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Electron configuration
1) Defined as the arrangement of electrons around nucleus
2) Gives info on the chemical behaviour of the atom

Brief History on Model of Atom

1) The earliest model of atom was put forward by Thomson in 1898.
a. Atom consists of positively charged sphere embedded with electrons.
b. Model of atom was known as ‘Plum Pudding Atom’
2) Ernst Rutherford tested Thomson’s theory in the famous experiment where gold atoms in
the thin gold foil were bombarded with He nuc(alpha particle).
a. His experimental results showed that some alpha particles went straight through
the thin gold foil, some were slightly deflected and some came right back from
where they come from.
b. His experimental findings did not support Thomson’s model of atom
c. Rutherford proposed that es orbit the central dense nuc like in solar system ie.
Microsolar system
d. However, there are 2 problems associated with this new theory
i. According to law of classical physics, e orbiting nuc would lose its
energy in the form of electromagnetic radiation, the movement of e
would slow down and eventually collapse and spiral into nuc. (Unstable
ii. This model could not explain why atoms of different element absorb or
emit certain light of unique frequencies. (LES and Absorption

3) In 1900, Max Planck (German physicist) developed Quantum Theory.

a. According to this theory light is a stream of tiny packets of energy.
b. The energy is absorbed or emitted in quanta or packets of energy.
c. E=hv where h=6.63×10 -34 Js
d. This theory was confirmed by Einstein in 1905 using experiment on photoelectric
4) In 1913, Niels Bohr (Danish Physicist) proposed ‘Bohr Model’ or ‘Bohr Theory’, which
was developed based on Quantum Theory.

a. According to Bohr Theory, the energy of the es and the radii of the orbits are
quantized (restricted to certain specific energy values)
b. Es orbiting in their given orbits do not emit or lose energy.
c. Electrons would absorb extra energy given in the form of heat or electrical
discharge and get excited. (hence give rise to Absorption Spectrum)
d. Electrons would then go back to ground state by losing the extra energy in the
form of light. (LES)
e. Electrons have definite speed (2200km/h) and definite path (radius 53 pm)
5) Later, it was found that Bohr’s Model is unsatisfactory because
a. According to Heisenberg Uncertainty Principle, it is not possible to measure
experimentally both the speed and location of es simultaneously. Thus it is not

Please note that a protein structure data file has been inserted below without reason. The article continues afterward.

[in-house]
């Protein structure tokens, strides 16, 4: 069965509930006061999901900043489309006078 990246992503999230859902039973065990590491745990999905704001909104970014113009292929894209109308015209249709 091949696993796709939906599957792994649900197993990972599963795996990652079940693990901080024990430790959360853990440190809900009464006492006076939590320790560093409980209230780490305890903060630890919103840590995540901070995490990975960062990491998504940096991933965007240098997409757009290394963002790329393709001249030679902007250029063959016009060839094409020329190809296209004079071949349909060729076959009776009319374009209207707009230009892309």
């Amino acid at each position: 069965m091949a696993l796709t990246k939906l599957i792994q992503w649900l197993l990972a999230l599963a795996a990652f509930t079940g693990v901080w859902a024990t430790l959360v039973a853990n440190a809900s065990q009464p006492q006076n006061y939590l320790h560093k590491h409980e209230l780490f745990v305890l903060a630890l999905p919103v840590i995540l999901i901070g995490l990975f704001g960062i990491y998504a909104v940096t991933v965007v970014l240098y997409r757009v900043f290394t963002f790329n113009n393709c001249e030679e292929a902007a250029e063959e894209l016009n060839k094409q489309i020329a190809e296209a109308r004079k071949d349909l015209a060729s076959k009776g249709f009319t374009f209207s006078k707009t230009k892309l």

possible to know both the velocity of es and orbit radii at the same time.
b. Bohr’s theory can only explain the movement of electron in hydrogen atom.
i. An attempt to use this theory to explain the movement of electrons in the
atom with more than 1 electron failed.
c. Today, Bohr’s Model is partially accepted and it is not completely rejected. Its
explanation is still used by scientists to explain LES and Absorption Spectra.

6) In 1923, Louis de Broglie (French) advanced his theory, Wave Theory of Atom that es
have wave-particle duality character
a. If light can have both wave and particle character, hence matter can have wave
b. Electron has both wave and particle character
c. λ=h/mv
d. This theory was later confirmed by Davisson & Germer (American physicist)
using “double-slit” experiment.
i. When streams of electrons are passed through a double- slit, the electrons
show diffraction pattern.
7) Schrodinger worked on Wave Theory of Atom developed by de Broglie
a. He came up with a set of complex mathematical equation and he had used
advance calculus to solve the equation.
b. The solutions to these mathematical equation were the probability of finding es
around the nuc
c. According to Schrodinger, es do not move in orbits but they can be found in
atomic orbital


1) Atomic orbital is a volume in space where there is a maximum chance or 95% probability
of finding the electrons.

2) Atomic orbital is also known as ‘electron cloud’ because the electrons move at high speed
and you can only see them as cloud.

3) Since electrons move so fast, you cannot tell the exact location of the electrons in the
atomic orbital.

4) In order to be able to keep track of electrons in the atomic orbital, you need to know the
term ‘shell’ and ‘subshell’.

5) In order to be able to keep track of electrons in the atomic orbital, you need to know the
term ‘shell’ and ‘subshell’.


1) Tells about the average distance between the nucleus and electrons.
2) Also known as the principle energy level or main energy level
3) Shell no., n = 1,2,3,4,5,6,and 7 correspond to the main energy level
a. n = 1 (nearest to nucleus)
b. n = 7 (farthest from nucleus)
4) The bigger the number, the greater the distance between the nucleus and electrons, the
larger the size of atomic orbital and the less stable the atomic orbital will become.


1) Tells about the shape of the atomic orbital

2) There are 4 shapes denoted by the letter s,p,d,f
3) 1 orbital can accommodate up to a max. of 2 electrons only
a. s subshell contains 1 orbital, thus a max of 2 e
b. p subshell contains 3 orbitals, thus a max of 6 e
c. d subshell contains 5 orbitals, thus a max of 10 e
d. f subshell contains 7 orbitals, thus a max of 14 e

Energy level

Build-up principle or Aufbau principle

1) Build-up principle can be used to write the electron configuration for any given
2) It consists of 3 rules
a. Pauling Exclusion
i. Each atomic orbital can accommodate to a max of 2 e & the e
must be in the opposite spin
b. Energy sequence of the orbital
i. Fill up the orbitals with e following their successive energy
levels according to the diagram below

c. Hund’s Rule

i. When electrons enter the orbitals, which have the same energy,
they would arrange themselves so that they will have a max no
of unpaired e with identical spin.
ii. Subshells in the same shell do not have the same energies;
whereas the orbitals in the same subshell have the same energies.

The electron configuration for the atoms at the ground state

1) The e-conf. for the first 20 elements in the periodic table.

a. O (z=8) 1s2 2s2 2p4
b. F (z=9) 1s2 2s2 2p5